Here is another round of narrative features that are part of this year’s Slamdance Film Festival. This set of films is from around the world.
The world premiere of No Trace (Nulle Trace) from Canadian director Simon Lavoie served as the Opening Night film. Set in a dystopian future, the film begins with watching railroad ties go by before we discover “N”, a woman whose face shows years of struggle, driving a handcar along the tracts. When she stops, she picks up Awa, a young Muslim woman and her baby, and secrets them away in a crate to smuggle across the border. After a successful drop off, uniting the young mother with her husband, N returns to her travels. But misfortune will reunite the two women in a struggle to survive in the wilderness.
The film is shot in stark black and white in such a way to portray a cold, empty world. The world the two women inhabit seems to have lost all morality beyond the rule of the strongest. N is a survivor and is not opposed to using force if necessary. Yet when she finds Awa a second time, she cares for her, even at a cost to herself. The two women are very different, not just in age and looks, but in perspective. A part of that difference is faith. At one point, Awa asks N if she is a believer. N responds that she has never been that desperate. She tells Awa that belief “won’t help you survive.” But Awa continues in her prayer and trusts in God to deliver her—either in this world or the next.
The world of foreign domestic workers is the focal point of Alberto Gerosa’s Dea, making its world premiere at Slamdance. This is the story of a 20 year old Indonesian woman who contract to go to Hong Kong as a domestic worker. The understanding is that she will make enough money that she can send most of it back to help her family. What seems like an opportunity for a good life, ends up with many slights and disrespect, some small, but others serious, including sexual assault. When she loses her job, she has no real status in the society.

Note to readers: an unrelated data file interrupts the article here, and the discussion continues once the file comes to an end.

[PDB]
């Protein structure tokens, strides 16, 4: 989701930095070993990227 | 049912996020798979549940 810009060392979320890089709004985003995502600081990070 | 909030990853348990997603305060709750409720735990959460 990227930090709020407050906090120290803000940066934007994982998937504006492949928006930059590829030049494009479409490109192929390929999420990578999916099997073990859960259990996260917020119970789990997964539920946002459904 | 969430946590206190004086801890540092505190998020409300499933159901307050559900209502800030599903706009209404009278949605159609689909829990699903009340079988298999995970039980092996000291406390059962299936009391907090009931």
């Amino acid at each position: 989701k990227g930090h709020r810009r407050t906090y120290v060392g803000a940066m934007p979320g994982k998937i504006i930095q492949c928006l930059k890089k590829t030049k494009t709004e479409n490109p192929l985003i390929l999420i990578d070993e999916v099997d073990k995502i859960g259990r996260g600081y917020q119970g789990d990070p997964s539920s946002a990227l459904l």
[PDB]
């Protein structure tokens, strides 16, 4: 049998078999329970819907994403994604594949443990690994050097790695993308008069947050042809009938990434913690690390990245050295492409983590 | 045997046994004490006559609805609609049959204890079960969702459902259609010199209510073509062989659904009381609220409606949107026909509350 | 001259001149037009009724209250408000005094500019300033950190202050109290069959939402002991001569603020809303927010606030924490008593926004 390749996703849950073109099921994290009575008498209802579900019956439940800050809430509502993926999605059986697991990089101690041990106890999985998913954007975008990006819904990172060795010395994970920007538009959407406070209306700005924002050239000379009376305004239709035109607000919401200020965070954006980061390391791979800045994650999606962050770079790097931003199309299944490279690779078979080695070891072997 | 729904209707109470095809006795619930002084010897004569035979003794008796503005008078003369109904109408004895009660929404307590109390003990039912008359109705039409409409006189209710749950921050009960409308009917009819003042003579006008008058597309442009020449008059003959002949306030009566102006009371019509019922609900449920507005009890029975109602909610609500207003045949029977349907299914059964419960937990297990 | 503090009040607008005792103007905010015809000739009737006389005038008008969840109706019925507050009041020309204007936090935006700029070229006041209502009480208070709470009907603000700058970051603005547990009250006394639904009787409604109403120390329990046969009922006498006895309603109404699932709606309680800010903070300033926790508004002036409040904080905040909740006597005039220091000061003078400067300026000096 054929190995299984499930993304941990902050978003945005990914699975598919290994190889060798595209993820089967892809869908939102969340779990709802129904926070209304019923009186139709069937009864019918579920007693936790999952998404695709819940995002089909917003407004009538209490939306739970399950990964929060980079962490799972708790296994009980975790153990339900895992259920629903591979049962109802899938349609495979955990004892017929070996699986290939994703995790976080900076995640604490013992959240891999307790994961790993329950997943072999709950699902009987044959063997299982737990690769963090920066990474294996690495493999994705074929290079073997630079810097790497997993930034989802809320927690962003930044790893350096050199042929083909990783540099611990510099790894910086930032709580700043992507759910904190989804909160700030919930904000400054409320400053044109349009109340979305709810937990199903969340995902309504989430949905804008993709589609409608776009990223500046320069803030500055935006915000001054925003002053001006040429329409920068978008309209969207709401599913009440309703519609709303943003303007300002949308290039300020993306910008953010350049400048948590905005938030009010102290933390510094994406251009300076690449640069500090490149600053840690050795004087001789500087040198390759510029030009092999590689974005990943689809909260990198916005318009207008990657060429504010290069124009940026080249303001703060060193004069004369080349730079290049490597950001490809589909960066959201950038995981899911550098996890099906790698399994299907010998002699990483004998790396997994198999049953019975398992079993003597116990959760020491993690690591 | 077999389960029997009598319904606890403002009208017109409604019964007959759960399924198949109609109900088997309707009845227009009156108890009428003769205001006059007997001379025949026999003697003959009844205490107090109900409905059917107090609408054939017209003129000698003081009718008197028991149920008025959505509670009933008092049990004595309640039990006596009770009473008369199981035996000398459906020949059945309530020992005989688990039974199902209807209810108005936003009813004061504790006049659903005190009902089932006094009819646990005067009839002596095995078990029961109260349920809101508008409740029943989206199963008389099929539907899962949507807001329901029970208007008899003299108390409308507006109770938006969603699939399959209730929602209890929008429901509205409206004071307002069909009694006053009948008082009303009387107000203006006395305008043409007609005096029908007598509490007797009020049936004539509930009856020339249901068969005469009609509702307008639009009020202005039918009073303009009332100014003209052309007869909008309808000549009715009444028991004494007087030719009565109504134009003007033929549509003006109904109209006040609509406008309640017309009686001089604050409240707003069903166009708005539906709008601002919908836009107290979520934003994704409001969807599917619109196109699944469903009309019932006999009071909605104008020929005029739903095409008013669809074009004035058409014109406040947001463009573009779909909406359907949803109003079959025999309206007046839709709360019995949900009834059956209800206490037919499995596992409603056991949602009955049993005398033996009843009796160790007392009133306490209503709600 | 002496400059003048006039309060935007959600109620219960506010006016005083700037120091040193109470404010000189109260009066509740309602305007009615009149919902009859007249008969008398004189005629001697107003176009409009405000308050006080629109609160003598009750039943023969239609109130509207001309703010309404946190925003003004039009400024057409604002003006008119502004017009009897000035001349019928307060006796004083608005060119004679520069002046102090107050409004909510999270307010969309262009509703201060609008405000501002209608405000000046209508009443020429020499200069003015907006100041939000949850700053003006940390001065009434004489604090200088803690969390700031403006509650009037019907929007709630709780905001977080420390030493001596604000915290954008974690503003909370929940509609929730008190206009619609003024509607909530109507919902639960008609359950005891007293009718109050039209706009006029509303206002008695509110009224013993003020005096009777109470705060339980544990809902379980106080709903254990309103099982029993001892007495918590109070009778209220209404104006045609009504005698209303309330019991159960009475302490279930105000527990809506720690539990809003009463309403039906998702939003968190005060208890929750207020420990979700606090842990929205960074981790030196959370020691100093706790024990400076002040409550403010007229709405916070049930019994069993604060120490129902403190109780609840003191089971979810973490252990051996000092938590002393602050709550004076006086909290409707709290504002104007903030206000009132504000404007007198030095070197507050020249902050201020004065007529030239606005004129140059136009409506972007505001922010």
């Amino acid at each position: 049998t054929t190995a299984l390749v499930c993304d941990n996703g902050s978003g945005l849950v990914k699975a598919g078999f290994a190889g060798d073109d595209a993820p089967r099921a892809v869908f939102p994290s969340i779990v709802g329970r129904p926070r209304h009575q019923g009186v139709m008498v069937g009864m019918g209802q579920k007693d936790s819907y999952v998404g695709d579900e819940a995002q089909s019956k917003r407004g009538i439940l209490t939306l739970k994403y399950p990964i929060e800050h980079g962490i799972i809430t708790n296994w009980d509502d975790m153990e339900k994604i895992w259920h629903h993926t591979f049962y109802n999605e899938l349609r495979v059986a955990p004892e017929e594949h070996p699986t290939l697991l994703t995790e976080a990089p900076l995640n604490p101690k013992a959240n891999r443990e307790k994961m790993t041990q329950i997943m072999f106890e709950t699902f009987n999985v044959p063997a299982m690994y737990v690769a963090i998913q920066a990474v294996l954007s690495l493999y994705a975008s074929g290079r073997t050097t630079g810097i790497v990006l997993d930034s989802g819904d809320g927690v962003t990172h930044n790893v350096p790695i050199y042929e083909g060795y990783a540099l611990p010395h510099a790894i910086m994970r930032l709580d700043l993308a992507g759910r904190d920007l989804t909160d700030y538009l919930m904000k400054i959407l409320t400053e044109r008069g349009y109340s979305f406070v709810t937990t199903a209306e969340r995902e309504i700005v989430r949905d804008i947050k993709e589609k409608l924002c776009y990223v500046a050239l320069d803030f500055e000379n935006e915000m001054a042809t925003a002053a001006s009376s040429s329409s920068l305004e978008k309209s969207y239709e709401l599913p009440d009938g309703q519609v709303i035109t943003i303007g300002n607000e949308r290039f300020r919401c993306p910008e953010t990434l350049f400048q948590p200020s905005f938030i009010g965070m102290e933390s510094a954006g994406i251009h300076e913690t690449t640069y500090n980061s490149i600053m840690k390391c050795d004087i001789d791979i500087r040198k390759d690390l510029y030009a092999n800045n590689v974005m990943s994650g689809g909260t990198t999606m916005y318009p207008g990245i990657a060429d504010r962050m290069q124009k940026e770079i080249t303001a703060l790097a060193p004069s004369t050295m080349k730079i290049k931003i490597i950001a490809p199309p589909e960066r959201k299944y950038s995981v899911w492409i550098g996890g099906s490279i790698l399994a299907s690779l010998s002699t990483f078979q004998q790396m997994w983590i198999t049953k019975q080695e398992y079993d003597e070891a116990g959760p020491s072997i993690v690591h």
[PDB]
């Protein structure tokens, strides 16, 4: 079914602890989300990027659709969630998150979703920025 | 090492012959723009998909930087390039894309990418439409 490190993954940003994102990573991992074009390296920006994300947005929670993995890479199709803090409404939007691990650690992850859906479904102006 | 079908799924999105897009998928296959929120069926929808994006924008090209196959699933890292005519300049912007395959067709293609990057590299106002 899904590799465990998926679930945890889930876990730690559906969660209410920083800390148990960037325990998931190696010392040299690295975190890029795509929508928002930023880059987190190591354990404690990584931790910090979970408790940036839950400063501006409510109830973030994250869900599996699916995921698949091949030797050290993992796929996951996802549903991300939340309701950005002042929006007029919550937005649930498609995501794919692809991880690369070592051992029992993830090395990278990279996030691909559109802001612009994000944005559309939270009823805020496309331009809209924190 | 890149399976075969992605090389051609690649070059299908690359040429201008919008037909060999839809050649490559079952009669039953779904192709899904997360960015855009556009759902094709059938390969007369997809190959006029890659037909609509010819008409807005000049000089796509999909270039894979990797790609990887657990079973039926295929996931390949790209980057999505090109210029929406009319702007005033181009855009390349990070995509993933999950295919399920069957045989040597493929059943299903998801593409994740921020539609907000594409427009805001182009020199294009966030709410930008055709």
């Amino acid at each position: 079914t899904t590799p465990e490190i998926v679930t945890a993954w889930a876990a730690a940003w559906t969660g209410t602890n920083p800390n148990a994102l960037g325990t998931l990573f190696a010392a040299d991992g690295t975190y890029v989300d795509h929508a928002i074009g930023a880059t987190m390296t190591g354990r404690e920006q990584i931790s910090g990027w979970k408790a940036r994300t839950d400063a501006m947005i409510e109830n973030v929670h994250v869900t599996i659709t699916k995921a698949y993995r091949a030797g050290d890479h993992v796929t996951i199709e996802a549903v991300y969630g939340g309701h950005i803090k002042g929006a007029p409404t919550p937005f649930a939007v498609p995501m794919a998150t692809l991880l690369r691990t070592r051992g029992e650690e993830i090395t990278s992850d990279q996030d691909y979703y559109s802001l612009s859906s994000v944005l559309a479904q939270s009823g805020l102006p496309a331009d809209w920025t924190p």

The film has 40 co-writers listed, each only with a first name. It is the result of an acting lab made up of immigrants in Hong Kong and Macau. Everything that happens to Dea in the film is based on things that happened to these young women. The socio-economic realities that the film brings forth are not limited to Hong Kong, of course. Exploitation of the poor is a near universal occurrence.
Isaac (Izaokas), from director Jurgis Matulevičius, is a Lithuanian film noir, set in Soviet Lithuania in 1964. In an introduction that takes place during World War II, with Jews being tormented and killed by Nazi sympathizers. This event becomes the focus of a film that Gedas Gutauskas wants to make. Gedas has just returned to Lithuania from 20 years in the US where he’s gained fame as a writer and film director. He reconnects to two old friends, Andrius and Elena. The three were very close until Gedas escaped to the West. Andrius and Elena are married, but the marriage has gone sour. The authorities are following and bugging Gedas. An investigator wants to re-open the case of a murder during that World War II event because Gedas’s script is so accurate, he thinks Gedas must have been involved. In reality it is Andrius who is tied to the story.
As with any noir film, there are twists as we slowly come to understand the truth, not only of that terrible event that opens the film, but also the relationships between Gedas, Andrius, and Elena. It also reflects a bit of the Soviet era angst with police surveillance and a hint at official corruption that only wants certain truths to be exposed. The film is mostly black and white, with the middle section in color. That middle section is the least noirish part of the film.